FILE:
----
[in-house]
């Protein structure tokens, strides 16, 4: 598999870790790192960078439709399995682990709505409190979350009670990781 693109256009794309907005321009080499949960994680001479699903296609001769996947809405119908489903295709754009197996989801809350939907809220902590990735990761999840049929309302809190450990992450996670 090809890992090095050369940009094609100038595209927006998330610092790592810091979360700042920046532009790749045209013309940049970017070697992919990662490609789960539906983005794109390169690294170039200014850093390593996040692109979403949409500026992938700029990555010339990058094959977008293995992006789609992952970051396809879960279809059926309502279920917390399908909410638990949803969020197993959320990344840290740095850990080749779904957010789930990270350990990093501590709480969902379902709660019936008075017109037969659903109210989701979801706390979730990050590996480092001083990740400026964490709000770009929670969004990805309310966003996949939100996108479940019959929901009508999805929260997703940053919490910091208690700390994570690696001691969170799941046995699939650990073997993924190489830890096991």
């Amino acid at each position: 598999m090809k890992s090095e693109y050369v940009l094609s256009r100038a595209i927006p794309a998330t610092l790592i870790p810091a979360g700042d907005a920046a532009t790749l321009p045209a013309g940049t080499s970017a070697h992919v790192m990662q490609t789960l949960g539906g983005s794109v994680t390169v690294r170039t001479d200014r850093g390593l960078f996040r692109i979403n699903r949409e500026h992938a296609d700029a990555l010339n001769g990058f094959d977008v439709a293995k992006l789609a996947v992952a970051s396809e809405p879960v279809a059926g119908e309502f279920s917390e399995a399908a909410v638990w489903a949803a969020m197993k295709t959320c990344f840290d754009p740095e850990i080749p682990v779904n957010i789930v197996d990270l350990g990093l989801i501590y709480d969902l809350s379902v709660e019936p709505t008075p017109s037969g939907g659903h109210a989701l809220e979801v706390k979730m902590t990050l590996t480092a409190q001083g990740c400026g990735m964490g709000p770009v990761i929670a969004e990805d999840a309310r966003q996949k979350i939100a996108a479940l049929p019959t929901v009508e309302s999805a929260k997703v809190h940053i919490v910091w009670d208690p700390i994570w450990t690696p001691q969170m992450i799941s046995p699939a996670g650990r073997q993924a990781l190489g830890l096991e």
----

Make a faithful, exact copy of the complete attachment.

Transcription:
[in-house]
């Protein structure tokens, strides 16, 4: 598999870790790192960078439709399995682990709505409190979350009670990781 693109256009794309907005321009080499949960994680001479699903296609001769996947809405119908489903295709754009197996989801809350939907809220902590990735990761999840049929309302809190450990992450996670 090809890992090095050369940009094609100038595209927006998330610092790592810091979360700042920046532009790749045209013309940049970017070697992919990662490609789960539906983005794109390169690294170039200014850093390593996040692109979403949409500026992938700029990555010339990058094959977008293995992006789609992952970051396809879960279809059926309502279920917390399908909410638990949803969020197993959320990344840290740095850990080749779904957010789930990270350990990093501590709480969902379902709660019936008075017109037969659903109210989701979801706390979730990050590996480092001083990740400026964490709000770009929670969004990805309310966003996949939100996108479940019959929901009508999805929260997703940053919490910091208690700390994570690696001691969170799941046995699939650990073997993924190489830890096991």
């Amino acid at each position: 598999m090809k890992s090095e693109y050369v940009l094609s256009r100038a595209i927006p794309a998330t610092l790592i870790p810091a979360g700042d907005a920046a532009t790749l321009p045209a013309g940049t080499s970017a070697h992919v790192m990662q490609t789960l949960g539906g983005s794109v994680t390169v690294r170039t001479d200014r850093g390593l960078f996040r692109i979403n699903r949409e500026h992938a296609d700029a990555l010339n001769g990058f094959d977008v439709a293995k992006l789609a996947v992952a970051s396809e809405p879960v279809a059926g119908e309502f279920s917390e399995a399908a909410v638990w489903a949803a969020m197993k295709t959320c990344f840290d754009p740095e850990i080749p682990v779904n957010i789930v197996d990270l350990g990093l989801i501590y709480d969902l809350s379902v709660e019936p709505t008075p017109s037969g939907g659903h109210a989701l809220e979801v706390k979730m902590t990050l590996t480092a409190q001083g990740c400026g990735m964490g709000p770009v990761i929670a969004e990805d999840a309310r966003q996949k979350i939100a996108a479940l049929p019959t929901v009508e309302s999805a929260k997703v809190h940053i919490v910091w009670d208690p700390i994570w450990t690696p001691q969170m992450i799941s046995p699939a996670g650990r073997q993924a990781l190489g830890l096991e």